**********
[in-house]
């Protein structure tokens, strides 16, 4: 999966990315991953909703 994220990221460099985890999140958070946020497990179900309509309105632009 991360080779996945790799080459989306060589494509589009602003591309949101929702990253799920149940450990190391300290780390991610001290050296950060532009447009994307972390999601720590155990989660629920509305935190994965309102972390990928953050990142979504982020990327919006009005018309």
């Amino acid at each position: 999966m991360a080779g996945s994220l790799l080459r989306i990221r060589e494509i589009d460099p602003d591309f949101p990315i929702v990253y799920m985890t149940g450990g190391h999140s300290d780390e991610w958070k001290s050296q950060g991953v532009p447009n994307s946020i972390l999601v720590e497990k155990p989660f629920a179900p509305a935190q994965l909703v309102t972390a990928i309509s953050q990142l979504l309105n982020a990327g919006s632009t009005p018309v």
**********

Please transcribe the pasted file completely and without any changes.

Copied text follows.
[in-house]
């Protein structure tokens, strides 16, 4: 999966990315991953909703 994220990221460099985890999140958070946020497990179900309509309105632009 991360080779996945790799080459989306060589494509589009602003591309949101929702990253799920149940450990190391300290780390991610001290050296950060532009447009994307972390999601720590155990989660629920509305935190994965309102972390990928953050990142979504982020990327919006009005018309």
């Amino acid at each position: 999966m991360a080779g996945s994220l790799l080459r989306i990221r060589e494509i589009d460099p602003d591309f949101p990315i929702v990253y799920m985890t149940g450990g190391h999140s300290d780390e991610w958070k001290s050296q950060g991953v532009p447009n994307s946020i972390l999601v720590e497990k155990p989660f629920a179900p509305a935190q994965l909703v309102t972390a990928i309509s953050q990142l979504l309105n982020a990327g919006s632009t009005p018309v």